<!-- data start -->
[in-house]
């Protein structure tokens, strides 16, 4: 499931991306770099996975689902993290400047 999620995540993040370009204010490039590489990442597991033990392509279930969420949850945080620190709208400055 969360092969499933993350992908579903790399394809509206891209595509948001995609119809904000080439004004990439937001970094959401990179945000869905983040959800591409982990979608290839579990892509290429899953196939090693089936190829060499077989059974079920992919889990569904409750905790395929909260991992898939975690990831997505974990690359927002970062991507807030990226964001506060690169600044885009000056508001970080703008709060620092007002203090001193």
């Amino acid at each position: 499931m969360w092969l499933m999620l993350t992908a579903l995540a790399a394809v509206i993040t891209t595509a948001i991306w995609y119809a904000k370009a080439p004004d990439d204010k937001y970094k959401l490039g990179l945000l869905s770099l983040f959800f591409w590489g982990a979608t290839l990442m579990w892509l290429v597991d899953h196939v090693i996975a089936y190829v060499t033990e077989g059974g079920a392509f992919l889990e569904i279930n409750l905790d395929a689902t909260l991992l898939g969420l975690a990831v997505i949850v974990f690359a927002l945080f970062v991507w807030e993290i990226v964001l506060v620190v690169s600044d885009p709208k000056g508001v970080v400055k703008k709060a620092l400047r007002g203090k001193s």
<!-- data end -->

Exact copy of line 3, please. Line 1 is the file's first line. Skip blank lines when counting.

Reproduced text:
């Amino acid at each position: 499931m969360w092969l499933m999620l993350t992908a579903l995540a790399a394809v509206i993040t891209t595509a948001i991306w995609y119809a904000k370009a080439p004004d990439d204010k937001y970094k959401l490039g990179l945000l869905s770099l983040f959800f591409w590489g982990a979608t290839l990442m579990w892509l290429v597991d899953h196939v090693i996975a089936y190829v060499t033990e077989g059974g079920a392509f992919l889990e569904i279930n409750l905790d395929a689902t909260l991992l898939g969420l975690a990831v997505i949850v974990f690359a927002l945080f970062v991507w807030e993290i990226v964001l506060v620190v690169s600044d885009p709208k000056g508001v970080v400055k703008k709060a620092l400047r007002g203090k001193s």